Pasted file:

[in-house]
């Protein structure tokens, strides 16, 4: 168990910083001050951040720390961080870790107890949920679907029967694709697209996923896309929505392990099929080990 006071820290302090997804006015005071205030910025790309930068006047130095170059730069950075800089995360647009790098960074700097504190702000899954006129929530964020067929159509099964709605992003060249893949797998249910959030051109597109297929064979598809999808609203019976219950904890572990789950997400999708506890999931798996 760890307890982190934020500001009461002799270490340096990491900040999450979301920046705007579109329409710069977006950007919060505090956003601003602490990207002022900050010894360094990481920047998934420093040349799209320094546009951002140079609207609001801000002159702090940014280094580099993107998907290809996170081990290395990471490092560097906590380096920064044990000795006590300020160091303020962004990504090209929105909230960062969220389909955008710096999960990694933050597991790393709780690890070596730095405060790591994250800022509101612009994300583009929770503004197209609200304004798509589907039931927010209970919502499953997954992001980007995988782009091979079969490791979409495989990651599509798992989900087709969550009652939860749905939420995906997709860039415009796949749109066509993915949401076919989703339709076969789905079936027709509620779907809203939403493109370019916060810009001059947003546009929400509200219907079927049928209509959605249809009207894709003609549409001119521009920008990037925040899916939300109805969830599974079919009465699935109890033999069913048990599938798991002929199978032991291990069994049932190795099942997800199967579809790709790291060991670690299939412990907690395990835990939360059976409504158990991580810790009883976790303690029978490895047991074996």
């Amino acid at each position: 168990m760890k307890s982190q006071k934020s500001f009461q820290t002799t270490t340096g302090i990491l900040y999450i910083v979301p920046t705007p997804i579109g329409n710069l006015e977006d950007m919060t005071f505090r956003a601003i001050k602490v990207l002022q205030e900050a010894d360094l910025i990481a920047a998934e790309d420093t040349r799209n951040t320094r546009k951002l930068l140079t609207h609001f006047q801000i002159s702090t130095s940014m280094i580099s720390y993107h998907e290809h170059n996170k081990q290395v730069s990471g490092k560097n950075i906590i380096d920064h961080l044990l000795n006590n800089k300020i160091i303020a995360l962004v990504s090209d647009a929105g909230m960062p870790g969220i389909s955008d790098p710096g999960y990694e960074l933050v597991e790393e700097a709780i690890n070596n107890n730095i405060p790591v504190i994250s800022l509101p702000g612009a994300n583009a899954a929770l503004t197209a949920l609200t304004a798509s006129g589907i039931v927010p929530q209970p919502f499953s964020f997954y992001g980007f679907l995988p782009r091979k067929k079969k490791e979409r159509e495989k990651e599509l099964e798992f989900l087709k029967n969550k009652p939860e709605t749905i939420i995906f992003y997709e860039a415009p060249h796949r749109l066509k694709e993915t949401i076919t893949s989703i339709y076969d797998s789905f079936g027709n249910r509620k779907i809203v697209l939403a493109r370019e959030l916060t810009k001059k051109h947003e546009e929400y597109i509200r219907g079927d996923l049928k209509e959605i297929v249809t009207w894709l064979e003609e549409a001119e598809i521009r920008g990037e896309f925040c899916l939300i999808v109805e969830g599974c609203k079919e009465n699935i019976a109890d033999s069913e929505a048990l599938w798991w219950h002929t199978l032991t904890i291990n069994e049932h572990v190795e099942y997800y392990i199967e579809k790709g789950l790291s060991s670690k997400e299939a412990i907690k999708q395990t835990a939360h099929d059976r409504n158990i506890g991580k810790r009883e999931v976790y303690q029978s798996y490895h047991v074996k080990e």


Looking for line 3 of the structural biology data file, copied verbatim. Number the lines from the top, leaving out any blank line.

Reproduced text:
């Amino acid at each position: 168990m760890k307890s982190q006071k934020s500001f009461q820290t002799t270490t340096g302090i990491l900040y999450i910083v979301p920046t705007p997804i579109g329409n710069l006015e977006d950007m919060t005071f505090r956003a601003i001050k602490v990207l002022q205030e900050a010894d360094l910025i990481a920047a998934e790309d420093t040349r799209n951040t320094r546009k951002l930068l140079t609207h609001f006047q801000i002159s702090t130095s940014m280094i580099s720390y993107h998907e290809h170059n996170k081990q290395v730069s990471g490092k560097n950075i906590i380096d920064h961080l044990l000795n006590n800089k300020i160091i303020a995360l962004v990504s090209d647009a929105g909230m960062p870790g969220i389909s955008d790098p710096g999960y990694e960074l933050v597991e790393e700097a709780i690890n070596n107890n730095i405060p790591v504190i994250s800022l509101p702000g612009a994300n583009a899954a929770l503004t197209a949920l609200t304004a798509s006129g589907i039931v927010p929530q209970p919502f499953s964020f997954y992001g980007f679907l995988p782009r091979k067929k079969k490791e979409r159509e495989k990651e599509l099964e798992f989900l087709k029967n969550k009652p939860e709605t749905i939420i995906f992003y997709e860039a415009p060249h796949r749109l066509k694709e993915t949401i076919t893949s989703i339709y076969d797998s789905f079936g027709n249910r509620k779907i809203v697209l939403a493109r370019e959030l916060t810009k001059k051109h947003e546009e929400y597109i509200r219907g079927d996923l049928k209509e959605i297929v249809t009207w894709l064979e003609e549409a001119e598809i521009r920008g990037e896309f925040c899916l939300i999808v109805e969830g599974c609203k079919e009465n699935i019976a109890d033999s069913e929505a048990l599938w798991w219950h002929t199978l032991t904890i291990n069994e049932h572990v190795e099942y997800y392990i199967e579809k790709g789950l790291s060991s670690k997400e299939a412990i907690k999708q395990t835990a939360h099929d059976r409504n158990i506890g991580k810790r009883e999931v976790y303690q029978s798996y490895h047991v074996k080990e």